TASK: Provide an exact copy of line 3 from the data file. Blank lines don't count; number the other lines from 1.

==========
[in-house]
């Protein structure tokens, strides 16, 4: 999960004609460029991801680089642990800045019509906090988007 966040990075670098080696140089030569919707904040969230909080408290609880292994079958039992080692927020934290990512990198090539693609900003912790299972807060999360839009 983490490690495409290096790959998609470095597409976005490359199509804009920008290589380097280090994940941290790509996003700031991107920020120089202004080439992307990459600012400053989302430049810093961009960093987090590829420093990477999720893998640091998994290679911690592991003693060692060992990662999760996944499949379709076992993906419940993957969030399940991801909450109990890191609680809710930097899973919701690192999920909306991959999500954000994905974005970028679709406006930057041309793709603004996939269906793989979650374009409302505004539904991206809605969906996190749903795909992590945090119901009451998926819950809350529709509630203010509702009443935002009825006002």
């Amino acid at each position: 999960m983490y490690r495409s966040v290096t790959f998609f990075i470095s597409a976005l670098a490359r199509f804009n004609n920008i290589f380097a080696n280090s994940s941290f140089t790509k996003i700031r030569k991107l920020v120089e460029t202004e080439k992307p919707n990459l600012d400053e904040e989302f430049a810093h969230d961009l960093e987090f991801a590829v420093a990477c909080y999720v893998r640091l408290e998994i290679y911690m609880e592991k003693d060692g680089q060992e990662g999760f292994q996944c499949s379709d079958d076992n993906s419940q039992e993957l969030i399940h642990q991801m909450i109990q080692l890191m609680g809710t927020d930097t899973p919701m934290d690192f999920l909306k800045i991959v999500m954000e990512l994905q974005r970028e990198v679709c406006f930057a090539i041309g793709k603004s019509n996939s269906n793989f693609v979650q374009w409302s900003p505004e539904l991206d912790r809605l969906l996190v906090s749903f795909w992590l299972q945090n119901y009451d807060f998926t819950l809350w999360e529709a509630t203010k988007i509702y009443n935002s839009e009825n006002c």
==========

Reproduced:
């Amino acid at each position: 999960m983490y490690r495409s966040v290096t790959f998609f990075i470095s597409a976005l670098a490359r199509f804009n004609n920008i290589f380097a080696n280090s994940s941290f140089t790509k996003i700031r030569k991107l920020v120089e460029t202004e080439k992307p919707n990459l600012d400053e904040e989302f430049a810093h969230d961009l960093e987090f991801a590829v420093a990477c909080y999720v893998r640091l408290e998994i290679y911690m609880e592991k003693d060692g680089q060992e990662g999760f292994q996944c499949s379709d079958d076992n993906s419940q039992e993957l969030i399940h642990q991801m909450i109990q080692l890191m609680g809710t927020d930097t899973p919701m934290d690192f999920l909306k800045i991959v999500m954000e990512l994905q974005r970028e990198v679709c406006f930057a090539i041309g793709k603004s019509n996939s269906n793989f693609v979650q374009w409302s900003p505004e539904l991206d912790r809605l969906l996190v906090s749903f795909w992590l299972q945090n119901y009451d807060f998926t819950l809350w999360e529709a509630t203010k988007i509702y009443n935002s839009e009825n006002c």